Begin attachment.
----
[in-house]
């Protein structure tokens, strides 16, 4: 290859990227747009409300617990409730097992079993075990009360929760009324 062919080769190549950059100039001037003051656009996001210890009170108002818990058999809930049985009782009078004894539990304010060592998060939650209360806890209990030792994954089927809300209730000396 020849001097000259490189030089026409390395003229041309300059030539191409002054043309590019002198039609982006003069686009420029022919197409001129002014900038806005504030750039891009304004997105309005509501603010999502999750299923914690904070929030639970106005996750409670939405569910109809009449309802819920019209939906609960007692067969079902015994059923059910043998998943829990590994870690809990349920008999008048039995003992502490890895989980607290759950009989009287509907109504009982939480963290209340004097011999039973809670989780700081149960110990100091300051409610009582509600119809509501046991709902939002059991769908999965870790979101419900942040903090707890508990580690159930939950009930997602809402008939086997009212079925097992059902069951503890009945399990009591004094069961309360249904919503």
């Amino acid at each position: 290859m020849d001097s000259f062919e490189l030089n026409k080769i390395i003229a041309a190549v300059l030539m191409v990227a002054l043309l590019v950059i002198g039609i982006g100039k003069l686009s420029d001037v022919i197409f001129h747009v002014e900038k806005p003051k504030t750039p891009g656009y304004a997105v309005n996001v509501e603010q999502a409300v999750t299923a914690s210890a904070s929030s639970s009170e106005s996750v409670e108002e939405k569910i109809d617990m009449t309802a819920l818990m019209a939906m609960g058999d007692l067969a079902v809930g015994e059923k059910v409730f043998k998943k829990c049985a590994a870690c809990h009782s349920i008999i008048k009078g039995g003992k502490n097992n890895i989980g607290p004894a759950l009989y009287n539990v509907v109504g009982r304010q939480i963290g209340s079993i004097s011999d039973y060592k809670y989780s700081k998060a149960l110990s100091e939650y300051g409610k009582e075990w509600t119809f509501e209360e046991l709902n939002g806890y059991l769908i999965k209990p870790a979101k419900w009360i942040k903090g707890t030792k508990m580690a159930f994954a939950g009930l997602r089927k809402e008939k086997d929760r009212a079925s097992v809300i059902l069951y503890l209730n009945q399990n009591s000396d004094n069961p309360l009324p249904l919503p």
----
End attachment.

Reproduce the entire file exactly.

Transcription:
[in-house]
């Protein structure tokens, strides 16, 4: 290859990227747009409300617990409730097992079993075990009360929760009324 062919080769190549950059100039001037003051656009996001210890009170108002818990058999809930049985009782009078004894539990304010060592998060939650209360806890209990030792994954089927809300209730000396 020849001097000259490189030089026409390395003229041309300059030539191409002054043309590019002198039609982006003069686009420029022919197409001129002014900038806005504030750039891009304004997105309005509501603010999502999750299923914690904070929030639970106005996750409670939405569910109809009449309802819920019209939906609960007692067969079902015994059923059910043998998943829990590994870690809990349920008999008048039995003992502490890895989980607290759950009989009287509907109504009982939480963290209340004097011999039973809670989780700081149960110990100091300051409610009582509600119809509501046991709902939002059991769908999965870790979101419900942040903090707890508990580690159930939950009930997602809402008939086997009212079925097992059902069951503890009945399990009591004094069961309360249904919503």
């Amino acid at each position: 290859m020849d001097s000259f062919e490189l030089n026409k080769i390395i003229a041309a190549v300059l030539m191409v990227a002054l043309l590019v950059i002198g039609i982006g100039k003069l686009s420029d001037v022919i197409f001129h747009v002014e900038k806005p003051k504030t750039p891009g656009y304004a997105v309005n996001v509501e603010q999502a409300v999750t299923a914690s210890a904070s929030s639970s009170e106005s996750v409670e108002e939405k569910i109809d617990m009449t309802a819920l818990m019209a939906m609960g058999d007692l067969a079902v809930g015994e059923k059910v409730f043998k998943k829990c049985a590994a870690c809990h009782s349920i008999i008048k009078g039995g003992k502490n097992n890895i989980g607290p004894a759950l009989y009287n539990v509907v109504g009982r304010q939480i963290g209340s079993i004097s011999d039973y060592k809670y989780s700081k998060a149960l110990s100091e939650y300051g409610k009582e075990w509600t119809f509501e209360e046991l709902n939002g806890y059991l769908i999965k209990p870790a979101k419900w009360i942040k903090g707890t030792k508990m580690a159930f994954a939950g009930l997602r089927k809402e008939k086997d929760r009212a079925s097992v809300i059902l069951y503890l209730n009945q399990n009591s000396d004094n069961p309360l009324p249904l919503p």